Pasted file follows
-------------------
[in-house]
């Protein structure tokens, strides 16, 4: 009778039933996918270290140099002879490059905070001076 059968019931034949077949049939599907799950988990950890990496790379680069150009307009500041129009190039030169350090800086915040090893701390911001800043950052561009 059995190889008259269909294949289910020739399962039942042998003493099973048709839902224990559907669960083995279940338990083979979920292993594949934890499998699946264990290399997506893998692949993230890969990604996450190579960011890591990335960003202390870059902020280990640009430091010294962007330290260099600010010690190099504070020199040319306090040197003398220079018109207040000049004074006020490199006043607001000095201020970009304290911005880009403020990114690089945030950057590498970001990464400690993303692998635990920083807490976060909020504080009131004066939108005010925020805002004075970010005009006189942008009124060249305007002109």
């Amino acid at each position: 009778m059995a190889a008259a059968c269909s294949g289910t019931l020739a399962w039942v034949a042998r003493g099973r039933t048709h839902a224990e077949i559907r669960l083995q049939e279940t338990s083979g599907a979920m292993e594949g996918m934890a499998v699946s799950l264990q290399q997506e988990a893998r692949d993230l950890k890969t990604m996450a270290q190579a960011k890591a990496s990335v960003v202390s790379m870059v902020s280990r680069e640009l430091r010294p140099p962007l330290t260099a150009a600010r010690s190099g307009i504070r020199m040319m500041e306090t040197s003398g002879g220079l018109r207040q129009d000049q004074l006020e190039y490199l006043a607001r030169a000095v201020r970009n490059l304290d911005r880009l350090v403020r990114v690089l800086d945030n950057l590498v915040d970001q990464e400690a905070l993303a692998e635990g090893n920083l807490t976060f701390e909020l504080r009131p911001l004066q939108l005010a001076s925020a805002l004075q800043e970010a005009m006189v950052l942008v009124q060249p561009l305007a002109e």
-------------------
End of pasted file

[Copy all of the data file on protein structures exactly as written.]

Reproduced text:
[in-house]
């Protein structure tokens, strides 16, 4: 009778039933996918270290140099002879490059905070001076 059968019931034949077949049939599907799950988990950890990496790379680069150009307009500041129009190039030169350090800086915040090893701390911001800043950052561009 059995190889008259269909294949289910020739399962039942042998003493099973048709839902224990559907669960083995279940338990083979979920292993594949934890499998699946264990290399997506893998692949993230890969990604996450190579960011890591990335960003202390870059902020280990640009430091010294962007330290260099600010010690190099504070020199040319306090040197003398220079018109207040000049004074006020490199006043607001000095201020970009304290911005880009403020990114690089945030950057590498970001990464400690993303692998635990920083807490976060909020504080009131004066939108005010925020805002004075970010005009006189942008009124060249305007002109």
């Amino acid at each position: 009778m059995a190889a008259a059968c269909s294949g289910t019931l020739a399962w039942v034949a042998r003493g099973r039933t048709h839902a224990e077949i559907r669960l083995q049939e279940t338990s083979g599907a979920m292993e594949g996918m934890a499998v699946s799950l264990q290399q997506e988990a893998r692949d993230l950890k890969t990604m996450a270290q190579a960011k890591a990496s990335v960003v202390s790379m870059v902020s280990r680069e640009l430091r010294p140099p962007l330290t260099a150009a600010r010690s190099g307009i504070r020199m040319m500041e306090t040197s003398g002879g220079l018109r207040q129009d000049q004074l006020e190039y490199l006043a607001r030169a000095v201020r970009n490059l304290d911005r880009l350090v403020r990114v690089l800086d945030n950057l590498v915040d970001q990464e400690a905070l993303a692998e635990g090893n920083l807490t976060f701390e909020l504080r009131p911001l004066q939108l005010a001076s925020a805002l004075q800043e970010a005009m006189v950052l942008v009124q060249p561009l305007a002109e």